As a tangent, because I can tell it is bothering you: it's really unreasonable to expect to find out the real truth of why you were let go. If they are a remotely put-together organization, they will have documentation and reasons for why they are letting you go. It may be valid, it may be not. Unfortunately, as you've indicated in your explanation, the performance of the job veers into the subjective which is what made it hard to pin down the exact expectations your supervisor had. Maybe this was about the supervisors friend, maybe it wasn't. Maybe it was about you genuinely not doing a good job, maybe it wasn't. Maybe this is some sort of veiled cost-cutting attempt, maybe it wasn't. In the end it doesn't really matter - chock this up to a long-term practice interview and move on.

The really good news is that you are in a medical field - the number of jobs available is only growing and I'm sure you'll be able to find a good place to work.
posted by _DB_ at 1:34 PM on April 17, 2015 [3 favorites]

You've been at this place a month and they're saying you aren't following protocols? That's THEIR problem, not yours. This supervisor isn't training you properly, or at least giving you a fair shake. I assume that the first three months on a job are for learning and figuring out how things work, not just for this awful supervisor to say "Oh, she isn't working out after a month, let's get my friend in."

Echoing all the excellent advice above: Do NOT quit. They must have some sort of HR protocol, and it would be extremely unwise of them to say "Oh, we fired her after a month because it wasn't working out." It reflects EXTREMELY poorly on them, not you.

And if you do get canned, don't worry about what goes on your resume. Just leave off this crappy place. And good luck.
posted by vickyverky at 5:34 PM on April 17, 2015 [2 favorites]

Response by poster: Thank you, everyone, for your replies. The meeting with HR was not very constructive, with the exception of getting them to agree on a neutral reference- They won't mention I was terminated. In this state an employer can give almost any information about a former employee, short of slander. So I felt this was a win, if a small one.

I am just leaving this place off my resume. It was only a month, and I hope that the move is reason enough to have a gap in my employment history, and I can explain the very first jobs termination reasonably (negotiated to take a termination with rehire so I wouldn't have to pay back my relocation bonus, since per my contract a resignation would have voided the contract).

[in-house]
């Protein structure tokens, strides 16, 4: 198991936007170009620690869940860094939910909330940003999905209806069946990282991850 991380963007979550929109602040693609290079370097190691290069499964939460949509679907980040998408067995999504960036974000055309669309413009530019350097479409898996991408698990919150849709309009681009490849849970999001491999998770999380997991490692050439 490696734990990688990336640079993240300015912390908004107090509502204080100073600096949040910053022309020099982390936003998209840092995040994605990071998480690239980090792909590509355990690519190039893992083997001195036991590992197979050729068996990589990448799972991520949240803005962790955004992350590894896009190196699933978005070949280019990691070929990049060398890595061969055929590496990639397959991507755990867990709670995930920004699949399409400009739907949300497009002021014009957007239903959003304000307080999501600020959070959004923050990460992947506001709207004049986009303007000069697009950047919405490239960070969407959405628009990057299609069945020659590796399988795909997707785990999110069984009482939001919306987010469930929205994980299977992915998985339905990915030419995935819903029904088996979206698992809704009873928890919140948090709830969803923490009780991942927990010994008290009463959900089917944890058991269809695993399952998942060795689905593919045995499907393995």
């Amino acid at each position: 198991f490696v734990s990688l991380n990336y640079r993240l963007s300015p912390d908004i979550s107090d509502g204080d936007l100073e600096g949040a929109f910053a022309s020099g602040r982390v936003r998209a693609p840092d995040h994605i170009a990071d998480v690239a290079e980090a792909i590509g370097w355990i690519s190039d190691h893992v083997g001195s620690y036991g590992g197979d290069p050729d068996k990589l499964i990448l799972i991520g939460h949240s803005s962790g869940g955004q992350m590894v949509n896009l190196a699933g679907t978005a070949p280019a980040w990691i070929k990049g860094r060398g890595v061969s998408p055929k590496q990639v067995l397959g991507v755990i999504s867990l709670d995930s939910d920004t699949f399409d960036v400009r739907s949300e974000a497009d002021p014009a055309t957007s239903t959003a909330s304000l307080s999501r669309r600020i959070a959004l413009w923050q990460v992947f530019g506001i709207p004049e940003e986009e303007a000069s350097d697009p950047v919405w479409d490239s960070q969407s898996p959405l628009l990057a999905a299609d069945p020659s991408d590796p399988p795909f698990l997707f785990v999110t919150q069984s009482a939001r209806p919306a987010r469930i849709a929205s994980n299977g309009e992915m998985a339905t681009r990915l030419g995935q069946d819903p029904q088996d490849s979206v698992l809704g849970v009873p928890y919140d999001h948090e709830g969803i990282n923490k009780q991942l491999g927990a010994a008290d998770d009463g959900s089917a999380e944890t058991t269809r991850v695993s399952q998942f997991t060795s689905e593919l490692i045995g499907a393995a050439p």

posted by spacecowgirl at 7:53 PM on April 17, 2015 [1 favorite]

As others said, shit happens. Keep your chin up, feed your determination and keep looking for that right job. It could be that your work is ok, but you are communicating too much to patients, or saying stuff that is a no no. I would dig to find out where my perceived deficiencies are. You might wait a month or two and bump into some former coworkers. By that time they may have more information to offer why you were fired as the rumor mill churns.

Don't worry about putting that one on your resume.
posted by nogero at 1:04 AM on April 18, 2015

I am just leaving this place off my resume. It was only a month, and I hope that the move is reason enough to have a gap in my employment history, and I can explain the very first jobs termination reasonably (negotiated to take a termination with rehire so I wouldn't have to pay back my relocation bonus, since per my contract a resignation would have voided the contract).

This sounds like a very good idea. There's no point in having to explain this at interviews, especially if it was only a month. Hopefully this will ultimately be nothing more than a minor blip on your path to finding a place you fit into. Good luck!
posted by naju at 5:45 PM on April 18, 2015

As you note, this isn't the first time this has happened, and it isn't the first time you spent the whole time pointing the finger at everybody but yourself.

The likelihood that you just happen to have worked with two completely different groups of people who are solely to blame for your problems, while you are a competent, hardworking person who was a good match for those jobs, is pretty low.

Generally, there are at least some people who are keen to help new people out, and helping them to get up to speed, if only for self-interest (ie, they can stop babysitting you). Your previous post suggests that people are disinclined to do this for you:

"Nothing I did was right, and there was no support or instruction for what they said I was doing wrong. Typically if I did something they didn't like, or if I had a question, I would be pushed to the side or asked to leave the room and they would fix the problem but never actually instruct me, so I would have to try (often unsuccessfully) to figure out what was wrong or try to figure out how to fix the problem on my own."